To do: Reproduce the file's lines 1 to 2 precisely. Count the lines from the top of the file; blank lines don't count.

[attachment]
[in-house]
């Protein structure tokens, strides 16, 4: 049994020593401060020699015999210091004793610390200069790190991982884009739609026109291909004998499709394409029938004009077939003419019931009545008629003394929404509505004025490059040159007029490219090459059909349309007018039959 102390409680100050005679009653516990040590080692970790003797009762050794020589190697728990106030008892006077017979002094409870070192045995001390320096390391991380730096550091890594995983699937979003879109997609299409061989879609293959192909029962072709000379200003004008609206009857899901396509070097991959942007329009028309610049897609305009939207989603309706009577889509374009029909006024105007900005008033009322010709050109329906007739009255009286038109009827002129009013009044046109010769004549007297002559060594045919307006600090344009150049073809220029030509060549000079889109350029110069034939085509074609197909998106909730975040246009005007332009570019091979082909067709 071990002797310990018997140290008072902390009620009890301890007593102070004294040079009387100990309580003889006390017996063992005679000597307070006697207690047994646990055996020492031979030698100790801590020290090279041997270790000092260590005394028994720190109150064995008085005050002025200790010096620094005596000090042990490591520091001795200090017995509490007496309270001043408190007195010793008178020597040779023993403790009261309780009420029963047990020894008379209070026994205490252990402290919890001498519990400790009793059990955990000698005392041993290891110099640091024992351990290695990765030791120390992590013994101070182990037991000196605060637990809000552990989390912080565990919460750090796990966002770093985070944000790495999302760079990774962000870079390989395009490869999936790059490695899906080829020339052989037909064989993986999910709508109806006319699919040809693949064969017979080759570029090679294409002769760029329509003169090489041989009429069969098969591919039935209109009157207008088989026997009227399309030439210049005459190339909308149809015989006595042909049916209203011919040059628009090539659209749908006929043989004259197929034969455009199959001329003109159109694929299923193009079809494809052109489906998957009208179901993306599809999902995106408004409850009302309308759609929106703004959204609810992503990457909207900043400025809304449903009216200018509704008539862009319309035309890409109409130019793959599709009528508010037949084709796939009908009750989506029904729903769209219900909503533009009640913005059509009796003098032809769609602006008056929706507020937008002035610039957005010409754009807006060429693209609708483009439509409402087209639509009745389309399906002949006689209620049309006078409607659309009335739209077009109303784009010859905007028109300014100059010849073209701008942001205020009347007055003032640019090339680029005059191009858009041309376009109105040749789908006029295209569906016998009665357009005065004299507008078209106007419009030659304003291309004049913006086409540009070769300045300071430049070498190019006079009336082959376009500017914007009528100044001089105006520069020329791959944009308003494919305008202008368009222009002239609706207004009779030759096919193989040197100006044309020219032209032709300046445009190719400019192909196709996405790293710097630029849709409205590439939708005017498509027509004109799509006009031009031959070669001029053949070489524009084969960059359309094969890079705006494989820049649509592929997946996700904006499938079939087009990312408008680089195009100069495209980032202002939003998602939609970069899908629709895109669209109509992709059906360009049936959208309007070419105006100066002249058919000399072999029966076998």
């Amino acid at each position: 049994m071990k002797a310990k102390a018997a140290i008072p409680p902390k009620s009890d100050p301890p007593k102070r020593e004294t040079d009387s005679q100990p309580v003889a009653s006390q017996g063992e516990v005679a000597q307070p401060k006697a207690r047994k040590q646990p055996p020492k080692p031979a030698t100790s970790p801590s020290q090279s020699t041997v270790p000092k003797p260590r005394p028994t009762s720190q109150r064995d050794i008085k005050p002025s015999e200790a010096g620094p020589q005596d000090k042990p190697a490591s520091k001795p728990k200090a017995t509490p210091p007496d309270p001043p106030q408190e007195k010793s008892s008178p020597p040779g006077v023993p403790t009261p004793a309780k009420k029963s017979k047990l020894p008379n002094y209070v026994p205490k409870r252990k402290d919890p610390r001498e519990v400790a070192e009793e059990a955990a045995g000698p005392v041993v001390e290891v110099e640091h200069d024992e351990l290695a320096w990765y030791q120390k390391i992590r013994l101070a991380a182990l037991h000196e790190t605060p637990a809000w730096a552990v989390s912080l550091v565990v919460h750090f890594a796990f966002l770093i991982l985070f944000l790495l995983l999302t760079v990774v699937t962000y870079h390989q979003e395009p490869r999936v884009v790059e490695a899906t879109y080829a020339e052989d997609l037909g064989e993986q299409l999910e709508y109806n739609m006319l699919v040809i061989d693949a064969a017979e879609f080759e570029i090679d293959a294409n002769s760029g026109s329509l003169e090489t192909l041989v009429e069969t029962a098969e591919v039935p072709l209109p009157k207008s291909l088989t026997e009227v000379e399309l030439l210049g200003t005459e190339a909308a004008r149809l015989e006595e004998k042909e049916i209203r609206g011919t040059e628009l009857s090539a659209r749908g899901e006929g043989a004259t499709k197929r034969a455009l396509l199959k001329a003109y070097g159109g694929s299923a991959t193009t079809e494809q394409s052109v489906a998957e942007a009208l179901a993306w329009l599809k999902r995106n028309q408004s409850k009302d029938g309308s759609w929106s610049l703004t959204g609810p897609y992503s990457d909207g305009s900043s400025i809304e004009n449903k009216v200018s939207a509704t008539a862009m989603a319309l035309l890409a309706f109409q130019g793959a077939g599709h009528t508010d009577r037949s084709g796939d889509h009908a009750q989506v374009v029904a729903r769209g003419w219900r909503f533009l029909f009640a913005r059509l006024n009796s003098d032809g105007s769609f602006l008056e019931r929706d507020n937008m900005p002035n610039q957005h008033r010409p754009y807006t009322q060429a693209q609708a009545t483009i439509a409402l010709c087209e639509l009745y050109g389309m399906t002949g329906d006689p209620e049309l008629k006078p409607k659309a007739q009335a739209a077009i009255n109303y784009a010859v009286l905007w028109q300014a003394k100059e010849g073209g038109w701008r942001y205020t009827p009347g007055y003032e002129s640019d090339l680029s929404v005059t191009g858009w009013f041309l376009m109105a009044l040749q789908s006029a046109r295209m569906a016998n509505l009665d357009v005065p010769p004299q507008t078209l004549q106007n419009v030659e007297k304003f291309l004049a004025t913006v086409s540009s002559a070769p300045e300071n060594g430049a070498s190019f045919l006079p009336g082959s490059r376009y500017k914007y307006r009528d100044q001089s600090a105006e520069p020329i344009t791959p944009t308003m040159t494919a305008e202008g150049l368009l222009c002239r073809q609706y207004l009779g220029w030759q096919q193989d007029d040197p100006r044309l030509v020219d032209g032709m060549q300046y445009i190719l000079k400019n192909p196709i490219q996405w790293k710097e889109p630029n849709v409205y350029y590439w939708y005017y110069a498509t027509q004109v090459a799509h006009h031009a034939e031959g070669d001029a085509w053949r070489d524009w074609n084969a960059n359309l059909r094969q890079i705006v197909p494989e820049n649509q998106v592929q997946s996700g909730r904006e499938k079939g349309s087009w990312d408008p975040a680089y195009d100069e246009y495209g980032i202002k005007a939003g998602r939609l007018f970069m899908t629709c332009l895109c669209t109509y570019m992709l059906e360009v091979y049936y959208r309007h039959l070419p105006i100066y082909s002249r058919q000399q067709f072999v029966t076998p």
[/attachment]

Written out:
[in-house]
């Protein structure tokens, strides 16, 4: 049994020593401060020699015999210091004793610390200069790190991982884009739609026109291909004998499709394409029938004009077939003419019931009545008629003394929404509505004025490059040159007029490219090459059909349309007018039959 102390409680100050005679009653516990040590080692970790003797009762050794020589190697728990106030008892006077017979002094409870070192045995001390320096390391991380730096550091890594995983699937979003879109997609299409061989879609293959192909029962072709000379200003004008609206009857899901396509070097991959942007329009028309610049897609305009939207989603309706009577889509374009029909006024105007900005008033009322010709050109329906007739009255009286038109009827002129009013009044046109010769004549007297002559060594045919307006600090344009150049073809220029030509060549000079889109350029110069034939085509074609197909998106909730975040246009005007332009570019091979082909067709 071990002797310990018997140290008072902390009620009890301890007593102070004294040079009387100990309580003889006390017996063992005679000597307070006697207690047994646990055996020492031979030698100790801590020290090279041997270790000092260590005394028994720190109150064995008085005050002025200790010096620094005596000090042990490591520091001795200090017995509490007496309270001043408190007195010793008178020597040779023993403790009261309780009420029963047990020894008379209070026994205490252990402290919890001498519990400790009793059990955990000698005392041993290891110099640091024992351990290695990765030791120390992590013994101070182990037991000196605060637990809000552990989390912080565990919460750090796990966002770093985070944000790495999302760079990774962000870079390989395009490869999936790059490695899906080829020339052989037909064989993986999910709508109806006319699919040809693949064969017979080759570029090679294409002769760029329509003169090489041989009429069969098969591919039935209109009157207008088989026997009227399309030439210049005459190339909308149809015989006595042909049916209203011919040059628009090539659209749908006929043989004259197929034969455009199959001329003109159109694929299923193009079809494809052109489906998957009208179901993306599809999902995106408004409850009302309308759609929106703004959204609810992503990457909207900043400025809304449903009216200018509704008539862009319309035309890409109409130019793959599709009528508010037949084709796939009908009750989506029904729903769209219900909503533009009640913005059509009796003098032809769609602006008056929706507020937008002035610039957005010409754009807006060429693209609708483009439509409402087209639509009745389309399906002949006689209620049309006078409607659309009335739209077009109303784009010859905007028109300014100059010849073209701008942001205020009347007055003032640019090339680029005059191009858009041309376009109105040749789908006029295209569906016998009665357009005065004299507008078209106007419009030659304003291309004049913006086409540009070769300045300071430049070498190019006079009336082959376009500017914007009528100044001089105006520069020329791959944009308003494919305008202008368009222009002239609706207004009779030759096919193989040197100006044309020219032209032709300046445009190719400019192909196709996405790293710097630029849709409205590439939708005017498509027509004109799509006009031009031959070669001029053949070489524009084969960059359309094969890079705006494989820049649509592929997946996700904006499938079939087009990312408008680089195009100069495209980032202002939003998602939609970069899908629709895109669209109509992709059906360009049936959208309007070419105006100066002249058919000399072999029966076998």